Scott Booher of CIOpedia posted a thoughtful critique about the obsession with procedure at many companies. His surprising inspiration was an internal document leaked from Netflix.
Here’s what Booher had to say on the topic of company policies:
In this model [from Netflix], Process is to be tolerated, and whenever possible, replaced by great performers who know what they are doing and can figure out how to get things done, without arbitrary rules getting in the way (I do not personally know any Netflix employees, so others will need to comment on whether this view of Process is accurate across their organization).
Contrast this model with that found in most IT organizations of any size. Process is not only accepted, it is celebrated. There is a complex process for everything, from the method for getting approval to build a piece of software, to requisitioning a new server, to the detailed accounting for every activity performed during the work day. One might even go further with the observation that in many organizations, processes are stacked over time, one on top of another, with few processes ever being retired.
This phenomenon, unfortunately, is not exclusive to the information technology department. Usually, almost every area of work is governed by a dizzying number of official and unofficial policies, which ultimately stifle innovation and limit progress. At AccelaWork, we have run across companies where it takes weeks for a new employee to be issued a computer and months to receive business cards. Purchases often require multiple signatures no matter how small the amount. These regulations may not be written down anywhere, but if employees feel as though they’re out of control than they effectively have no authority. Process can overwhelm a company until it reaches stagnation.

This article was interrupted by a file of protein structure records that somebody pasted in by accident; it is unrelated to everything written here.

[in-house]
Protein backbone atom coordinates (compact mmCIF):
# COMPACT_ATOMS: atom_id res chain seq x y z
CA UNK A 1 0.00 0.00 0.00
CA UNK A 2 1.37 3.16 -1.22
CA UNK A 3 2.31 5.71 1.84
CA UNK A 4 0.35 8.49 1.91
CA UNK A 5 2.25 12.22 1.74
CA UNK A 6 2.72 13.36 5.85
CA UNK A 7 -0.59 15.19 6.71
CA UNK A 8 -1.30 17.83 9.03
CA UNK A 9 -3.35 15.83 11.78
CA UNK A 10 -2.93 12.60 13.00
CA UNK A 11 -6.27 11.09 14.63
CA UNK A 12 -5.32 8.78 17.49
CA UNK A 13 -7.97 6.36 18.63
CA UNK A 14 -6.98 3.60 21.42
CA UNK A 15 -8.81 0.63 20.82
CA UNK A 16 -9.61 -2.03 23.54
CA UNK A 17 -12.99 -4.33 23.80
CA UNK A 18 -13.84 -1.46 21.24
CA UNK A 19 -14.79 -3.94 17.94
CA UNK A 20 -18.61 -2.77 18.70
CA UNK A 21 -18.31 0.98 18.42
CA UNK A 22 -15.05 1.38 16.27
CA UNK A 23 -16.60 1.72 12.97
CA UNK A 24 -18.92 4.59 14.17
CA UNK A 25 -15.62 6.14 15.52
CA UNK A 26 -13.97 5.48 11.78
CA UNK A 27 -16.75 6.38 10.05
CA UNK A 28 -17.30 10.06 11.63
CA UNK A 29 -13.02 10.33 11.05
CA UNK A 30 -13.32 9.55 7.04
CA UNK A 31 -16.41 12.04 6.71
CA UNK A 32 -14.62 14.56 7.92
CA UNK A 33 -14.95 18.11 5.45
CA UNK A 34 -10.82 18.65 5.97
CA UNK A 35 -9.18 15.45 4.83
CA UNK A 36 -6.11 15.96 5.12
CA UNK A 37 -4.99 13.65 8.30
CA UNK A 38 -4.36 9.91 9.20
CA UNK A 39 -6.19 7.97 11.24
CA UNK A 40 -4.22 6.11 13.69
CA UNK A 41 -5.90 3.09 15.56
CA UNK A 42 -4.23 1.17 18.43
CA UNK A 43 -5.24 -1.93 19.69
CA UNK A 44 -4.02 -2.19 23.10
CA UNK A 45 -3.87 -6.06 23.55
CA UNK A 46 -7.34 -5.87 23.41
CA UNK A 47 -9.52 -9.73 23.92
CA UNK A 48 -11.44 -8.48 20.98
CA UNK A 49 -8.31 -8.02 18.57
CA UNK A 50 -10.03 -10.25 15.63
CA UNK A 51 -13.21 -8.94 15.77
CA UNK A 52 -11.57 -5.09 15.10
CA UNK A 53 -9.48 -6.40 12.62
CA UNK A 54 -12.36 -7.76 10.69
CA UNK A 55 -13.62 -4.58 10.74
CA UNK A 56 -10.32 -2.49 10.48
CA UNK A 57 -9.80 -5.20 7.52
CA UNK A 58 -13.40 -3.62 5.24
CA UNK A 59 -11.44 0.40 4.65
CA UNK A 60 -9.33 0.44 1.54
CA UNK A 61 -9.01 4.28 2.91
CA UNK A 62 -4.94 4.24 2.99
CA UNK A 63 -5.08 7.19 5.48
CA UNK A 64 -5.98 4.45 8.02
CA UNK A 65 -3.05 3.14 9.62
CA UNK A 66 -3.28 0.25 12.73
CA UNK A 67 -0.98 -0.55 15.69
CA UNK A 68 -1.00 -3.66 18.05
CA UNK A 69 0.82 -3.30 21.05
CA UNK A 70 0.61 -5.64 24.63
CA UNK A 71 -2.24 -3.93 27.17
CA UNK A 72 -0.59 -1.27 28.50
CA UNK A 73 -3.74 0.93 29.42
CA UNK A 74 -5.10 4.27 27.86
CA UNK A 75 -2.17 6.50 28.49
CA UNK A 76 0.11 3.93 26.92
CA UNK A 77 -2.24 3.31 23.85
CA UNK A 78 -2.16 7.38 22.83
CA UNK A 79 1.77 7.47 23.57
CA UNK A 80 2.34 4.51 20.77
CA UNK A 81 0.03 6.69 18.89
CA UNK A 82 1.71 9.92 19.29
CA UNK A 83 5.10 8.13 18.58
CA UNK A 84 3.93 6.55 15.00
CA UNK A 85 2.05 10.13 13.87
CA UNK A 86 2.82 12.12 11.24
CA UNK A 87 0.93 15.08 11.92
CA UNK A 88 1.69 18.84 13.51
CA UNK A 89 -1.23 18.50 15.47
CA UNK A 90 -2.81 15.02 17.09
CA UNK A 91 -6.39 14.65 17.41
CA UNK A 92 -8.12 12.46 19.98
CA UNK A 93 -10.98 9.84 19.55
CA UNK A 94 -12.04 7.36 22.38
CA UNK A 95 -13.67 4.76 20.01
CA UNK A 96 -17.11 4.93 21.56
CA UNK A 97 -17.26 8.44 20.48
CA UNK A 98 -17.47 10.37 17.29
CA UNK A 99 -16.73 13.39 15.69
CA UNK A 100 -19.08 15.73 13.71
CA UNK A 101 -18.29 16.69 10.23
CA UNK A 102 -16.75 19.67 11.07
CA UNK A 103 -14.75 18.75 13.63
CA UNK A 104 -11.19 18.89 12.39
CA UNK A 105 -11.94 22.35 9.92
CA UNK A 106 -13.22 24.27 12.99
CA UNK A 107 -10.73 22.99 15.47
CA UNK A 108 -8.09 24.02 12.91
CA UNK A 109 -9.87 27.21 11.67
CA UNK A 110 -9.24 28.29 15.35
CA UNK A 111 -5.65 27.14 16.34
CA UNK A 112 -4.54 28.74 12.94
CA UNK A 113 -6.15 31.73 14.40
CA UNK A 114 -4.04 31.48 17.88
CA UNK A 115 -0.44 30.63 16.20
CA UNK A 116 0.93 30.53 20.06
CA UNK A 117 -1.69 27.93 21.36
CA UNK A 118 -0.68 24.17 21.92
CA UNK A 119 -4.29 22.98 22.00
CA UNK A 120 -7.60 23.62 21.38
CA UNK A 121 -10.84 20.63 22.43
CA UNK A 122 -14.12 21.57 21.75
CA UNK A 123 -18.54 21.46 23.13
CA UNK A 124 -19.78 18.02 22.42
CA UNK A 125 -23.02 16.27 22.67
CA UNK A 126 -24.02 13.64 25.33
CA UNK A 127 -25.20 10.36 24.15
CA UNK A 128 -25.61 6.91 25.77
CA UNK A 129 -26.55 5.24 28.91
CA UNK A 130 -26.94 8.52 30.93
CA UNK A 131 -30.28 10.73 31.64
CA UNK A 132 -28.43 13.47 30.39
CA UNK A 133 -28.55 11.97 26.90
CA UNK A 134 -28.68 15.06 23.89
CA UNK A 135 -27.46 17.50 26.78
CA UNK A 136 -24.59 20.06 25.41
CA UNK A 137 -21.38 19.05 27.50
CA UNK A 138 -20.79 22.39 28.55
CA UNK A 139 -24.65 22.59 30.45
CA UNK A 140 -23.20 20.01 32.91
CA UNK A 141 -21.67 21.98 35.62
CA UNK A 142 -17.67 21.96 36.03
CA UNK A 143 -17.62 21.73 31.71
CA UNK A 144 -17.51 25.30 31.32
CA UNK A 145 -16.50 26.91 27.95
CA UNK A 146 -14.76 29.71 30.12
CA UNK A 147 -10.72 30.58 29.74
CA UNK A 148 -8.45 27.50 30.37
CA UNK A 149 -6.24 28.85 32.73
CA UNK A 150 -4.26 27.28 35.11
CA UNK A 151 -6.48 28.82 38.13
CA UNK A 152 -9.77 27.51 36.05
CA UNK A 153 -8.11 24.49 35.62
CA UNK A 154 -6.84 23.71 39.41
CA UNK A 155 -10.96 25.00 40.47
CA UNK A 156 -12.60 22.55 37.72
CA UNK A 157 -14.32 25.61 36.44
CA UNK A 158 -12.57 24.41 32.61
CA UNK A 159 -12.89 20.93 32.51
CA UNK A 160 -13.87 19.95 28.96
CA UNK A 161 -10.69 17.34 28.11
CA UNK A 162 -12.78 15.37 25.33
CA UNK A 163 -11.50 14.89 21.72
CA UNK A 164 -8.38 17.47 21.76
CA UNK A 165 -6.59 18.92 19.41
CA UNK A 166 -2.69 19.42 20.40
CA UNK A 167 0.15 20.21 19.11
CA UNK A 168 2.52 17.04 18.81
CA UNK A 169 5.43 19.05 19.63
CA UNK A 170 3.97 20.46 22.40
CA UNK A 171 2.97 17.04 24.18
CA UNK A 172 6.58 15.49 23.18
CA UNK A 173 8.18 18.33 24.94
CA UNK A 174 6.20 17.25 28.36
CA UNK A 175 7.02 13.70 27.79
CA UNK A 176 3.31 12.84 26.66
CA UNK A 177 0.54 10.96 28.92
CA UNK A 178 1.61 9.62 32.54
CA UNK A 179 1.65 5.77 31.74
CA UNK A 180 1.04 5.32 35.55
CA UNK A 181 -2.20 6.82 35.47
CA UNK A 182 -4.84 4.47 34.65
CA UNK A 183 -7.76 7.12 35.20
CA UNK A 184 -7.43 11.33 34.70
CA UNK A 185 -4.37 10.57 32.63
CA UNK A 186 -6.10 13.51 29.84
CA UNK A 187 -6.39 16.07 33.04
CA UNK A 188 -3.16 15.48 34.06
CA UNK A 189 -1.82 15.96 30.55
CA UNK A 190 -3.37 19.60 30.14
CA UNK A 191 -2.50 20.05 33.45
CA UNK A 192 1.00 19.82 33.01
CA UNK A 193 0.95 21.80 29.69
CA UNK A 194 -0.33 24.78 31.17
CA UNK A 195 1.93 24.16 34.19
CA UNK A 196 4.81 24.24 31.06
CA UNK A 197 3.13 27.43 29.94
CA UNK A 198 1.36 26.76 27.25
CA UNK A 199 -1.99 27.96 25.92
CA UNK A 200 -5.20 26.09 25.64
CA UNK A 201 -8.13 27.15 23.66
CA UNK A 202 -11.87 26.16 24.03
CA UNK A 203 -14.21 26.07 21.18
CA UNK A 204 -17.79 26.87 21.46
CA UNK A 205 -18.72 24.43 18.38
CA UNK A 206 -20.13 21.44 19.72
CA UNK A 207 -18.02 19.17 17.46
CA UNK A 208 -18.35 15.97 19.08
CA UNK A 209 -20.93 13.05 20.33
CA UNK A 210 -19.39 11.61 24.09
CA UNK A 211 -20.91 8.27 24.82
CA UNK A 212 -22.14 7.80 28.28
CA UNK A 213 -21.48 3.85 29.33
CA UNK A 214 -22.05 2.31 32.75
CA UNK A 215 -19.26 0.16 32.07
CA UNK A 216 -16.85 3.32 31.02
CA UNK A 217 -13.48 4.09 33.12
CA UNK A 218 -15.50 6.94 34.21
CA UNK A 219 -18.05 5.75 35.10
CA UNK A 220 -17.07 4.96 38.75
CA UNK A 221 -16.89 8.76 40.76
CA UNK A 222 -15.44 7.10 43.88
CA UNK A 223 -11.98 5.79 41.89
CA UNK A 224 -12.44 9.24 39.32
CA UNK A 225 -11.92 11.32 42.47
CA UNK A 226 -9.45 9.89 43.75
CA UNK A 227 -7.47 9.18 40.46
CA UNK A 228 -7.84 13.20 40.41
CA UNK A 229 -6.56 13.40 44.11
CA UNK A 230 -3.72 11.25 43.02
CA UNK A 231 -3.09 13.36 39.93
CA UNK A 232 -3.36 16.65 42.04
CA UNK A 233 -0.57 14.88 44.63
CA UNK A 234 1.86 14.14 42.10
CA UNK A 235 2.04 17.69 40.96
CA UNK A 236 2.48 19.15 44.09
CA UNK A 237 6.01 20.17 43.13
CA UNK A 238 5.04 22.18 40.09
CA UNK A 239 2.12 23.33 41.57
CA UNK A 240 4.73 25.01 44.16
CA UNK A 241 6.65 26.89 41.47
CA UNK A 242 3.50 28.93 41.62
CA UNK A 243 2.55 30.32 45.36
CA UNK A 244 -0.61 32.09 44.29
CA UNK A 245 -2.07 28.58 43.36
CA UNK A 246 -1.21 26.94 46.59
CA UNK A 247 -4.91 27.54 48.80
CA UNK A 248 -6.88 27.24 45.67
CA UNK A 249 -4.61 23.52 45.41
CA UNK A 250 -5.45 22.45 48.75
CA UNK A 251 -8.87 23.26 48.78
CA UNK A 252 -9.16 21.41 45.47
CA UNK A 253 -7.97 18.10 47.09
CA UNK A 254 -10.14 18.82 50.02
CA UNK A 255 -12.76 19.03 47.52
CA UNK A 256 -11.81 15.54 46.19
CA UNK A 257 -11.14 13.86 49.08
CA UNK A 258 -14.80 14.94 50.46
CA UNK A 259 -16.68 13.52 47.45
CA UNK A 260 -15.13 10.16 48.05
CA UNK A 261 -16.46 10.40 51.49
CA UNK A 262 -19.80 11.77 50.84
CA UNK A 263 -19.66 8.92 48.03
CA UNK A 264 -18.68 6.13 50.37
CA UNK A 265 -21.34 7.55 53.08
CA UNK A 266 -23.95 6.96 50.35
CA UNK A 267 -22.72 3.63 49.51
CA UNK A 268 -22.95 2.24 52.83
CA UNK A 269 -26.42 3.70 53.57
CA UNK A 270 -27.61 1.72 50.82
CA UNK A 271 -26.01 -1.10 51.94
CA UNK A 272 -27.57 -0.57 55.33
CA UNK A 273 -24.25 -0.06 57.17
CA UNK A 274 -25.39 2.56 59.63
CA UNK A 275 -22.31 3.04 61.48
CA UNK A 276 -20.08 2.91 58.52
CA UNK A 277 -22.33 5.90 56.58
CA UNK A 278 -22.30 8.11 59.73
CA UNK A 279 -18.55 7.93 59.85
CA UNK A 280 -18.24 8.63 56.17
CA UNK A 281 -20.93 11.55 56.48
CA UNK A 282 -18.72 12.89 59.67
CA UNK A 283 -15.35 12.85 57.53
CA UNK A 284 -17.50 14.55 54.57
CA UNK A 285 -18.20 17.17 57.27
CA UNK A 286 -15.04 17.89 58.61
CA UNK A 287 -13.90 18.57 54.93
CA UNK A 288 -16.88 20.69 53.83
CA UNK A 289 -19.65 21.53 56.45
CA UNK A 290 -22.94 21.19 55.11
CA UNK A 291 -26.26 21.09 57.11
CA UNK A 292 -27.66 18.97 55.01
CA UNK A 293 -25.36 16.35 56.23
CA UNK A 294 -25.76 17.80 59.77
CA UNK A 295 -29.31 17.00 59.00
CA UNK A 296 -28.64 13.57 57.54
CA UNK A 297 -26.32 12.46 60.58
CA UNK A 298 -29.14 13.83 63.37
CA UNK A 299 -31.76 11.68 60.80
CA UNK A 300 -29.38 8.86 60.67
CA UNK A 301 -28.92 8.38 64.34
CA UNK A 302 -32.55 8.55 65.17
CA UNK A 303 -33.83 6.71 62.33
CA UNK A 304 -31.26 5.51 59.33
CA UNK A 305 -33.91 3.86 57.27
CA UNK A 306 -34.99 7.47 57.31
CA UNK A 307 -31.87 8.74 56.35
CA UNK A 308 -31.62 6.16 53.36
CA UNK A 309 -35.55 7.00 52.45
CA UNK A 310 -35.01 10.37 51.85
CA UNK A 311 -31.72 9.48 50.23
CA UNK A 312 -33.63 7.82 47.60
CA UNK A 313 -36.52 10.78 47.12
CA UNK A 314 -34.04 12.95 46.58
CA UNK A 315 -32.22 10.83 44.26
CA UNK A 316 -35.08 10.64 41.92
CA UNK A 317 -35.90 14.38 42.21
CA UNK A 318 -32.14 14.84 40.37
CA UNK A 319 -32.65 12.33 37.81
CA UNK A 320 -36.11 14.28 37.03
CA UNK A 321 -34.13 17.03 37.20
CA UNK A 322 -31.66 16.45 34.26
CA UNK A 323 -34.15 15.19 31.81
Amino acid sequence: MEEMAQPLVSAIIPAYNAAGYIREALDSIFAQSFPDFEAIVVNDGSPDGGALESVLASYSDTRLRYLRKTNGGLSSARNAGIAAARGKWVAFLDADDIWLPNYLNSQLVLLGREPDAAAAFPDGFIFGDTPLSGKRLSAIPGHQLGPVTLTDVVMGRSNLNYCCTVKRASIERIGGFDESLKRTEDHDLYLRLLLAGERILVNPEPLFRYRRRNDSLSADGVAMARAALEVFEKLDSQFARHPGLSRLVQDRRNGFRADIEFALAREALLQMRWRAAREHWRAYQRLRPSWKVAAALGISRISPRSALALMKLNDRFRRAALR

Although Booher’s comments were fascinating, the source material may have been more relevant to most employees. Check out the Netflix Reference Guide on Freedom & Responsibility Culture (direct link):
To many employees at many companies, this document sounds unreal. It suggests, for example, that Netflix aims to increase employee freedom as it grows. Who ever heard of a boss that wants you to spend more of your time doing whatever you want? That sounds like a fantasy, not the reality of work.
AccelaWork will not promise to change your culture into one similar to Netflix. We prefer not to work with the executives who make such slide decks, but rather with the individuals doing the work. We prefer to help you establish a personal culture of productivity and satisfaction so that you can get more done by owning and improving the workflow in your immediate area. That kind of change can helps to transform the larger organization. Thumb through the presentation to get inspired. Call on our consultants to begin the process of making work better.